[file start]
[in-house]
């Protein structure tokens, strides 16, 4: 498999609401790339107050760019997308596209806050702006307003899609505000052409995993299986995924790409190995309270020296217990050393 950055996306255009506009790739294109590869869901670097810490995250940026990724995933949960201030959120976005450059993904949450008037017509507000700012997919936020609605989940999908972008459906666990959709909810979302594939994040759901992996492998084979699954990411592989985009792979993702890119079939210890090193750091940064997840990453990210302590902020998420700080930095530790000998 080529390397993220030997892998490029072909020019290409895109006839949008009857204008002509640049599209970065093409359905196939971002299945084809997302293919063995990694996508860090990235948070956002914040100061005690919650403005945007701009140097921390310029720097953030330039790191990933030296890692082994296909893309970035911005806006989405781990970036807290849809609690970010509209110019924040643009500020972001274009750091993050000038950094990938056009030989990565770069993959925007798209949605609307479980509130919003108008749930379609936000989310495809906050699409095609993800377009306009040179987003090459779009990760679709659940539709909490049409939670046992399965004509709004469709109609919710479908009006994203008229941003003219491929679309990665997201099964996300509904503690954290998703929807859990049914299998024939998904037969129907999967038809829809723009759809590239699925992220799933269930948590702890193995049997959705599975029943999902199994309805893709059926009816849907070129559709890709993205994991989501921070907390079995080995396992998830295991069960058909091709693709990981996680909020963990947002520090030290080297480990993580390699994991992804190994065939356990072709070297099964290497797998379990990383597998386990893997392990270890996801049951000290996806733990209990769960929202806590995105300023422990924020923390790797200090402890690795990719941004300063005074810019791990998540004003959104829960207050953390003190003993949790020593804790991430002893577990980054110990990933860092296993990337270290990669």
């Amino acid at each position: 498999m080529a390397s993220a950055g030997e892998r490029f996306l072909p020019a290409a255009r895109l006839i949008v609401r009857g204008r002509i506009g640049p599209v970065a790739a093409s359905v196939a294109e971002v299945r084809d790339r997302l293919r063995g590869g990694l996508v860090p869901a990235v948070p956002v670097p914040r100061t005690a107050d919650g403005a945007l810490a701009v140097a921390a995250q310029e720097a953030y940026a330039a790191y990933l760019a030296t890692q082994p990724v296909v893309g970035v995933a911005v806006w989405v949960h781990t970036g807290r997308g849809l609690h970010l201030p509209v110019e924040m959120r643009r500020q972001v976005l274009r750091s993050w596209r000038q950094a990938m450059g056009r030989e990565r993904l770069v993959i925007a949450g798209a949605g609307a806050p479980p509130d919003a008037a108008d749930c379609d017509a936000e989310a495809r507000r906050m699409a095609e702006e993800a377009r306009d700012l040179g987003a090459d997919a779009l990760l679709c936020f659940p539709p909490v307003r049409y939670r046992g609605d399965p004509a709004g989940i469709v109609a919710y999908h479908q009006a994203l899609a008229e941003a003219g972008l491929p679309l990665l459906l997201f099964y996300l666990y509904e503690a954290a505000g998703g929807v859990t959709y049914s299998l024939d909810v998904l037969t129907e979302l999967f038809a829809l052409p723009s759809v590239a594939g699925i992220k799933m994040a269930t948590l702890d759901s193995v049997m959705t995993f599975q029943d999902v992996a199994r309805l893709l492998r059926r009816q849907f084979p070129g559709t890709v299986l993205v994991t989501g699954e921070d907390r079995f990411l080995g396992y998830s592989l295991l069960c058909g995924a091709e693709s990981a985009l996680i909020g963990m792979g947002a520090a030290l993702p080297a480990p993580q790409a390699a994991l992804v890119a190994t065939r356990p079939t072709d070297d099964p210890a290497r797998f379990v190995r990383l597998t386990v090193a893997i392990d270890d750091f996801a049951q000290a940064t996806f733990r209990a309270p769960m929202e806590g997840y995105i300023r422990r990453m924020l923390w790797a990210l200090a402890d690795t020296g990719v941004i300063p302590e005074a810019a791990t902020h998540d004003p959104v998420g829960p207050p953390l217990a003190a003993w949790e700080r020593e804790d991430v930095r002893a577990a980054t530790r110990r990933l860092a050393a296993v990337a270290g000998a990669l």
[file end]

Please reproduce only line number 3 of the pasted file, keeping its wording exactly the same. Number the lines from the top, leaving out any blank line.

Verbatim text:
């Amino acid at each position: 498999m080529a390397s993220a950055g030997e892998r490029f996306l072909p020019a290409a255009r895109l006839i949008v609401r009857g204008r002509i506009g640049p599209v970065a790739a093409s359905v196939a294109e971002v299945r084809d790339r997302l293919r063995g590869g990694l996508v860090p869901a990235v948070p956002v670097p914040r100061t005690a107050d919650g403005a945007l810490a701009v140097a921390a995250q310029e720097a953030y940026a330039a790191y990933l760019a030296t890692q082994p990724v296909v893309g970035v995933a911005v806006w989405v949960h781990t970036g807290r997308g849809l609690h970010l201030p509209v110019e924040m959120r643009r500020q972001v976005l274009r750091s993050w596209r000038q950094a990938m450059g056009r030989e990565r993904l770069v993959i925007a949450g798209a949605g609307a806050p479980p509130d919003a008037a108008d749930c379609d017509a936000e989310a495809r507000r906050m699409a095609e702006e993800a377009r306009d700012l040179g987003a090459d997919a779009l990760l679709c936020f659940p539709p909490v307003r049409y939670r046992g609605d399965p004509a709004g989940i469709v109609a919710y999908h479908q009006a994203l899609a008229e941003a003219g972008l491929p679309l990665l459906l997201f099964y996300l666990y509904e503690a954290a505000g998703g929807v859990t959709y049914s299998l024939d909810v998904l037969t129907e979302l999967f038809a829809l052409p723009s759809v590239a594939g699925i992220k799933m994040a269930t948590l702890d759901s193995v049997m959705t995993f599975q029943d999902v992996a199994r309805l893709l492998r059926r009816q849907f084979p070129g559709t890709v299986l993205v994991t989501g699954e921070d907390r079995f990411l080995g396992y998830s592989l295991l069960c058909g995924a091709e693709s990981a985009l996680i909020g963990m792979g947002a520090a030290l993702p080297a480990p993580q790409a390699a994991l992804v890119a190994t065939r356990p079939t072709d070297d099964p210890a290497r797998f379990v190995r990383l597998t386990v090193a893997i392990d270890d750091f996801a049951q000290a940064t996806f733990r209990a309270p769960m929202e806590g997840y995105i300023r422990r990453m924020l923390w790797a990210l200090a402890d690795t020296g990719v941004i300063p302590e005074a810019a791990t902020h998540d004003p959104v998420g829960p207050p953390l217990a003190a003993w949790e700080r020593e804790d991430v930095r002893a577990a980054t530790r110990r990933l860092a050393a296993v990337a270290g000998a990669l």